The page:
Being an expert in your field that can actually get in the way of communicating it effectively and this includes pitching your business or business idea. If I’d known even the first thing about doing up a house I don’t think Changing Rooms would have had the same simplicity or impact. At the time of developing the show I was renting a room in someone else’s house and the extent of my decoration experience was sticking up Athena posters. There were experts on hand but not in charge of story telling.
A story has a number of key elements which are always present. To tell the story of your business here are a few questions to ask yourself to get some distance, and start to identify those fundamental story elements. You may find that the full answers don’t feature in your final pitch but identifying will subtly re-orientate the way you see your story and subsequently tell it. Here are some questions and examples of some of my client’s responses.
What kicked off your story with this business i.e. what was the original spark for you?
A London based financial services team identified that it was bringing a highly specialized skill in a small community out to the global community, because they had seen it would add a totally new dimension to the world view at time when the world view was becoming less certain. This answer encouraged them to reinforce the unique and specialist nature of their data in an uncertain world.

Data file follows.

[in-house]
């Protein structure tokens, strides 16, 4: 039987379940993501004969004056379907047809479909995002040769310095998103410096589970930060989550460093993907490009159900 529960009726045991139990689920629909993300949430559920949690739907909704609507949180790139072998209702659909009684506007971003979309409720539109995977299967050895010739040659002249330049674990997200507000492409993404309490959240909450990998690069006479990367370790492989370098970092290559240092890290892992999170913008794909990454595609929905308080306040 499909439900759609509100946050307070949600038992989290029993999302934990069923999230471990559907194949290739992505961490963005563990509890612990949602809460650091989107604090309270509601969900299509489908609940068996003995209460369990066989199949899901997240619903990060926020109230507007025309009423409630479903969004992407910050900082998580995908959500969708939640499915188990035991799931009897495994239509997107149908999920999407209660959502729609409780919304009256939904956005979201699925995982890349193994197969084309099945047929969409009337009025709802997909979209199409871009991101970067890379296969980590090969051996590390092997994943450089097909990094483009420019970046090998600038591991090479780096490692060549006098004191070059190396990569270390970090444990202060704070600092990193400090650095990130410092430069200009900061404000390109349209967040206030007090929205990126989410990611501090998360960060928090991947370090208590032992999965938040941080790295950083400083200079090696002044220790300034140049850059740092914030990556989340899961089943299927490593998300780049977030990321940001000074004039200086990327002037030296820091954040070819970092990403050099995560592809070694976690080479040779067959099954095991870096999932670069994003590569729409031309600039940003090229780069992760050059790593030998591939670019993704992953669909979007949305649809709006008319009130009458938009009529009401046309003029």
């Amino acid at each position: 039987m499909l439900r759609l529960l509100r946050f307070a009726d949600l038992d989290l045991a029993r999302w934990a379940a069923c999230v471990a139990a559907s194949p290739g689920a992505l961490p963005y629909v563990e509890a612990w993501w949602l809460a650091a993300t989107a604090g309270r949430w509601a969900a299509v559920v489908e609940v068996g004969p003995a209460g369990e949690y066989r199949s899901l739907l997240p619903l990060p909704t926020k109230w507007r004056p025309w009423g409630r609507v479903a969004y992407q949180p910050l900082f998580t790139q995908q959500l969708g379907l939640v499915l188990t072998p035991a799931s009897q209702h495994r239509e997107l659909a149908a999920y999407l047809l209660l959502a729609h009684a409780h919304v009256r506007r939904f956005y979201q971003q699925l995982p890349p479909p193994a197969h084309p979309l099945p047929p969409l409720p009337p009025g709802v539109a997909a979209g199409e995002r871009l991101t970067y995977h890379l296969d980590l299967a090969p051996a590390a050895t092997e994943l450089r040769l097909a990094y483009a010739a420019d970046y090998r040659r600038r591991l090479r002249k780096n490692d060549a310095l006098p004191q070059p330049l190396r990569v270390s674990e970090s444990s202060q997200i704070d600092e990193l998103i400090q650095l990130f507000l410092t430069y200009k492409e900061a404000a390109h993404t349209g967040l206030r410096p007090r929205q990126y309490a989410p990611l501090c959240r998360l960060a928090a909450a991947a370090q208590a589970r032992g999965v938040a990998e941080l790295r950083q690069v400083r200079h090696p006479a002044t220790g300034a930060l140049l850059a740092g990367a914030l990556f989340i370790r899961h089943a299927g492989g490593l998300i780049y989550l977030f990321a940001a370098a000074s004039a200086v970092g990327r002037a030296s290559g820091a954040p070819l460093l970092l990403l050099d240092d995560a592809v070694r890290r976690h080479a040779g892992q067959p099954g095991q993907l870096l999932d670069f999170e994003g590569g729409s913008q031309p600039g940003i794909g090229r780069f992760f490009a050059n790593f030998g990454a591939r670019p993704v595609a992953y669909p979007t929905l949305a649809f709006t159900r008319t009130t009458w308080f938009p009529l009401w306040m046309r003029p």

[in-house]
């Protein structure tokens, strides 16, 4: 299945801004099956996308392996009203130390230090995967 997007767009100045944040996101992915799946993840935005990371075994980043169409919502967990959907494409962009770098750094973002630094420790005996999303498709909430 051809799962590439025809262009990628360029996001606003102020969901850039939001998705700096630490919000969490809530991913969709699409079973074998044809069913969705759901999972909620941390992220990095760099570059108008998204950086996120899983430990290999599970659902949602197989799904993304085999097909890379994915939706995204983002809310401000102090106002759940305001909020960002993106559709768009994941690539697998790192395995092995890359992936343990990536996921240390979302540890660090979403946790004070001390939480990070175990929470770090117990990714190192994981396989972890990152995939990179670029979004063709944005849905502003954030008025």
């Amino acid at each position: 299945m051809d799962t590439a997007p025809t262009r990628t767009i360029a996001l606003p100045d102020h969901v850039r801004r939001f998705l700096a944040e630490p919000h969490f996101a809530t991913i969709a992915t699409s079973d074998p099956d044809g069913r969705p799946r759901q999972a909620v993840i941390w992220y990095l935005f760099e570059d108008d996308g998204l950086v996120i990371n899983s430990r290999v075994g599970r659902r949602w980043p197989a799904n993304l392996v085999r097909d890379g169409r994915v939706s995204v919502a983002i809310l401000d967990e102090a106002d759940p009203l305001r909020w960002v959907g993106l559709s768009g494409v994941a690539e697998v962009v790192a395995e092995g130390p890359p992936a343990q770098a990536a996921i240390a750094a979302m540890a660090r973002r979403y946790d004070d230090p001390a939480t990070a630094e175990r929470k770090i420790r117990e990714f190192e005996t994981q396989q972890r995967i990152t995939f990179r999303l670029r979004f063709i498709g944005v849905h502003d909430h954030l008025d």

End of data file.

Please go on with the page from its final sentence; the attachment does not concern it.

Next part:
What’s a small detail or process in the way you operate every day that makes your business different to work in?
A pharmaceutical marketing company in their second year of trading inhabited comfortable but pretty basic offices, but they told me that their major investment on moving in was a state of the art coffee machine. A lot of their competitors were in-house marketing departments of vast companies, and their coffee machine led them to recognise their values of prioritizing staff interests to promote creativity and productivity rather than management pressure and anxiety.
What’s the risk to the audience of not going with your idea/brand/offer and choosing another? What is at stake?
An international hairdressing chain shot back the answer to this as soon as I asked it. None of the other salons invested training and career development right from trainee to senior management. Clients choosing competitors risked hairdressers whose product knowledge was out of date, whose style portfolio was stale and who didn’t feel valued by their employers. Although this element featured in the story they told potential employees, at no point had they used this as part of the story to customers.
Standing back from your content, seeing your story and telling it well will make your pitch more audience focused. Once you’ve planned a pitch ask yourself this, as the investor leaves the room will he be able to effortlessly answer the question “Who were they?” If he or she can’t, there is still too much content and not enough story.
Ann Booth-Clibborn, Story Coach